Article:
Quite the surprise on its debut, the Royal Australian Mint’s new Australian Shipwrecks bullion coin featured a couple of design choices not normally associated with this traditionally conservativbe mint. Quite apart from the fact the RAM had only recently jumped into the bullion market with both feet, after years of just dabbling, the choice of a triangular format was a brave one. The first time we’ve seen a triangular denominated bullion coin from anyone, that alone gives this series some kudos amongst collectors.
The theme of the range revolves around the many historical ships that have come to grief around the waters off the Australian continent. Countless vessels from the European colonial powers ended their voyages on the local sea bed, often with some astounding stories of bravery and/or horror. It’s a superb idea for a bullion series, especially from the Australasian producers who tend to head to the local wildlife for inspiration. The reverse face is interesting in that it is designed to be looked at in two ways. Went turned one way, the inscriptions are the correct way up to be read, and the ship is portrayed as sinking beneath the waves. Turned up the other way, the ship is depicted under full sail on the surface of the sea. Not something done with great intricacy, of course, it does remain a neat touch, however.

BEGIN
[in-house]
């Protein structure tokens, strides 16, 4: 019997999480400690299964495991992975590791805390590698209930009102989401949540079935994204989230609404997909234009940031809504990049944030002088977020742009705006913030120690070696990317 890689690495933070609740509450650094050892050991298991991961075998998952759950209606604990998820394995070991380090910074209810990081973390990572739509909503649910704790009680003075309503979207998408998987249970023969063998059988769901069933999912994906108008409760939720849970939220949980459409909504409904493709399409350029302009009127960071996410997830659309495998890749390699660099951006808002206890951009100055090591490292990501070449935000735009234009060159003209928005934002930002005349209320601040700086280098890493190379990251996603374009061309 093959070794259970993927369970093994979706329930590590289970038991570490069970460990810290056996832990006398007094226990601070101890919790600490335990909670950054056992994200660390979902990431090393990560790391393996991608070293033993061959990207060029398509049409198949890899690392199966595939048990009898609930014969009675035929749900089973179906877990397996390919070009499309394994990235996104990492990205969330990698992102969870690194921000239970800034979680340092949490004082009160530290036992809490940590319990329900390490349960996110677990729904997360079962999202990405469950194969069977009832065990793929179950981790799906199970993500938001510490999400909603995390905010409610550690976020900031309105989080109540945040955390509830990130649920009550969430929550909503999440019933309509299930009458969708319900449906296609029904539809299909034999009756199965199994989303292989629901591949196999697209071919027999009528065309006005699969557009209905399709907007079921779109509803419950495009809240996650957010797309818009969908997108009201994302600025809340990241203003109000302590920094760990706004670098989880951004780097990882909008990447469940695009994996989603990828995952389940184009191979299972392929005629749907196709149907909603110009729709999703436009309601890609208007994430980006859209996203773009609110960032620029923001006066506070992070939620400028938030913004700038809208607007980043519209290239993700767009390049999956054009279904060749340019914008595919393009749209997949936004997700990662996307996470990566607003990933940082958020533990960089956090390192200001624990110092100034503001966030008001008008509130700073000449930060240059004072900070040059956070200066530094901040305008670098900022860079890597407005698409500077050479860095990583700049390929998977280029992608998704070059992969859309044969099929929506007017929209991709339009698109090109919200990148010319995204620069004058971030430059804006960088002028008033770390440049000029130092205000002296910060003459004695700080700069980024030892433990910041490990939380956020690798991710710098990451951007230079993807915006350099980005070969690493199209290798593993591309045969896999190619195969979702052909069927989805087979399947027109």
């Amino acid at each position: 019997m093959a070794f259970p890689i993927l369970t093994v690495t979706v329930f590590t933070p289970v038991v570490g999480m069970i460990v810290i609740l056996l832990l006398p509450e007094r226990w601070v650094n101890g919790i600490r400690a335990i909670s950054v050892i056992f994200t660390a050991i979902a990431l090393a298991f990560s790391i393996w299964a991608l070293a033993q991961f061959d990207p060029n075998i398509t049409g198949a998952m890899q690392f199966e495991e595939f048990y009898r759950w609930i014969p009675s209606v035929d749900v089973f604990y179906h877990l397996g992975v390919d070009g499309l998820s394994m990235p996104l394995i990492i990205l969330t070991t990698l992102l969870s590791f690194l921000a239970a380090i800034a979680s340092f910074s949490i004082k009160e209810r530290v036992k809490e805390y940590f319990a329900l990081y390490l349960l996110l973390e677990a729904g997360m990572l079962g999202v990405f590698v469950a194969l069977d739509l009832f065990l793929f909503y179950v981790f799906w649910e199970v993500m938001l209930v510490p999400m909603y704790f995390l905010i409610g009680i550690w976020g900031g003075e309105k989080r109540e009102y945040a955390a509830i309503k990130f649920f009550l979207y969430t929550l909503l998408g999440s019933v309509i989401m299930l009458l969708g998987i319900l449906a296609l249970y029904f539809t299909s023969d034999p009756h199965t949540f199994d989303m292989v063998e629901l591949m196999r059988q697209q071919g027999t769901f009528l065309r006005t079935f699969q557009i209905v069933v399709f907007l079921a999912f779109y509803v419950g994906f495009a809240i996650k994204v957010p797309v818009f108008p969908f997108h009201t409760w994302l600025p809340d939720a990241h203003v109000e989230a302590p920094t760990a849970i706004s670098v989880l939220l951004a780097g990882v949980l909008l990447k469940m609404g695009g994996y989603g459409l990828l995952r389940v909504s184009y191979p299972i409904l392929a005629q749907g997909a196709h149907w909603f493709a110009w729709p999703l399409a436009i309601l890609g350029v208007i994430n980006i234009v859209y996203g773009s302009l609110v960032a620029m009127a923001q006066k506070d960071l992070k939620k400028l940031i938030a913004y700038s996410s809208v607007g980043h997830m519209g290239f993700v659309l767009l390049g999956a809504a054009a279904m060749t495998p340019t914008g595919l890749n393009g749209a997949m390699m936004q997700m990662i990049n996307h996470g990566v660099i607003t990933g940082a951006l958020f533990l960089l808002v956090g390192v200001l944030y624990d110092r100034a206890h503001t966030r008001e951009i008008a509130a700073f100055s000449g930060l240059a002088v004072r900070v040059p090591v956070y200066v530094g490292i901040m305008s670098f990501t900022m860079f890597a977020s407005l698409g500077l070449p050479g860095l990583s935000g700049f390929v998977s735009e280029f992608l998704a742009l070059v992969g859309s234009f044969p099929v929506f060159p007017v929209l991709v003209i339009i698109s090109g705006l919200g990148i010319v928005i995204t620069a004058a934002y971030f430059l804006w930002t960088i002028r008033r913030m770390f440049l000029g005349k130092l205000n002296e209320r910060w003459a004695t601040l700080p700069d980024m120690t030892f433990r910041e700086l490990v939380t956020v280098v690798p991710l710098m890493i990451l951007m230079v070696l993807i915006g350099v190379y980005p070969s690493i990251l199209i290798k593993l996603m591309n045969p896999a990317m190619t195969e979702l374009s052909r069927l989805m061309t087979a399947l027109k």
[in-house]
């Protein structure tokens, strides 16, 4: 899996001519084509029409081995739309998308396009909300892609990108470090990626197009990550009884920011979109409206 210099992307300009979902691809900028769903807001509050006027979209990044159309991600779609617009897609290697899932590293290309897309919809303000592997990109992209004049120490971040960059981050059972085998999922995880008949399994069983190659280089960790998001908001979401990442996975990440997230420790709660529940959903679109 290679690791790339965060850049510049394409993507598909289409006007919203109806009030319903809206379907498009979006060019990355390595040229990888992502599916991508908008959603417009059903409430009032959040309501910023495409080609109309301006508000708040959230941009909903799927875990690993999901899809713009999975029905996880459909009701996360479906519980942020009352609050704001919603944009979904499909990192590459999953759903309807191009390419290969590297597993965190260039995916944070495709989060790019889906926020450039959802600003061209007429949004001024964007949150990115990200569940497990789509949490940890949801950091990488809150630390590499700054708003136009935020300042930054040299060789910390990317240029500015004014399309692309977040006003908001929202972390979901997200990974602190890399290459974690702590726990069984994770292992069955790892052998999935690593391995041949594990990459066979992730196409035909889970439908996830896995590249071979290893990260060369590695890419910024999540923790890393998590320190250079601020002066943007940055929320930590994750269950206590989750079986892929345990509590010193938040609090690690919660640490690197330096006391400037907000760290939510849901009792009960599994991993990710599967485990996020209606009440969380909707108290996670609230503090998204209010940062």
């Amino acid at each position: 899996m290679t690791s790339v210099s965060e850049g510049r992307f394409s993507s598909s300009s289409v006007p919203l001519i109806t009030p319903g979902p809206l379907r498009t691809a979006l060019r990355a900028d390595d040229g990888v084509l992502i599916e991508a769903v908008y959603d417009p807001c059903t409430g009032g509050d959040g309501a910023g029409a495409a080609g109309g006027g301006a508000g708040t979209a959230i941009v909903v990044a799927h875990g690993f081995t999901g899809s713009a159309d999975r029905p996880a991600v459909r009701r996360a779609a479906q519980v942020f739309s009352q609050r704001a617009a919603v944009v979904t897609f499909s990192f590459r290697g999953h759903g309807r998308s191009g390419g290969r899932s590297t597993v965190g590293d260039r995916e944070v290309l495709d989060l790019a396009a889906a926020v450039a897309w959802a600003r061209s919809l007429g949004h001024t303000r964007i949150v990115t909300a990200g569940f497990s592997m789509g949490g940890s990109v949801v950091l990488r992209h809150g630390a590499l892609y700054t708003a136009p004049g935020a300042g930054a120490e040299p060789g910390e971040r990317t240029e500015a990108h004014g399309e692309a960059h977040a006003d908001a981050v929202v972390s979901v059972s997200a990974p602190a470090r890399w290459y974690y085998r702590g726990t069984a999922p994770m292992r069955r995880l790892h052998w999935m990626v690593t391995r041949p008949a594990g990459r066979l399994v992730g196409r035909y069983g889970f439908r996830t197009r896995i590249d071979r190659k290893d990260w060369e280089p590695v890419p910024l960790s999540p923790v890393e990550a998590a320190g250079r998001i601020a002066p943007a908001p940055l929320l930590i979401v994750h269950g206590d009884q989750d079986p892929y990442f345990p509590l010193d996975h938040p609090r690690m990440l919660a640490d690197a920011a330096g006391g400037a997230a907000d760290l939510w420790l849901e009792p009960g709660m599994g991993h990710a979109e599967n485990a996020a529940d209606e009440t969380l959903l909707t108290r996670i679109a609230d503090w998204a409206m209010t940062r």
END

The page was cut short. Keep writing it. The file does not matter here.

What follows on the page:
The second unusual aspect of this coin series concerns the obverse. It’s very rare indeed for the RAM to have anything other than the effigy of Queen Elizabeth II on it, but for this series, each issue carries a fully customised piece of art related to the theme, with the effigy integrated into it. These are also packed with fine detail, so we’re not just talking about a simple patterned border here. The end result is each coin is quite unique and it’s rare you can say that in the bullion market these days.
Two formats are available, both a troy ounce in weight. The 0.999 silver coin has a pretty tight mintage of 20,000 units, while the gold is
positively rare at just 250 pieces. Both are provided encapsulated, so you don’t have to tear your hair out trying to find a capsule for them at least. A new addition is the release of an antiqued silver version of each design, just the first being available at the time of writing. They look great and a mintage of just 1,000 pieces has to be appealing to admirers of the series.
Sadly, Australian Shipwrecks is to be capped at four issues. The series is exclusively distributed by LPM, a Hong Kong based bullion dealer with a good history of exclusive low mintage bullion coin releases. A very cool set of coins with a format we hope is at least revisied by the mint in another form in the future.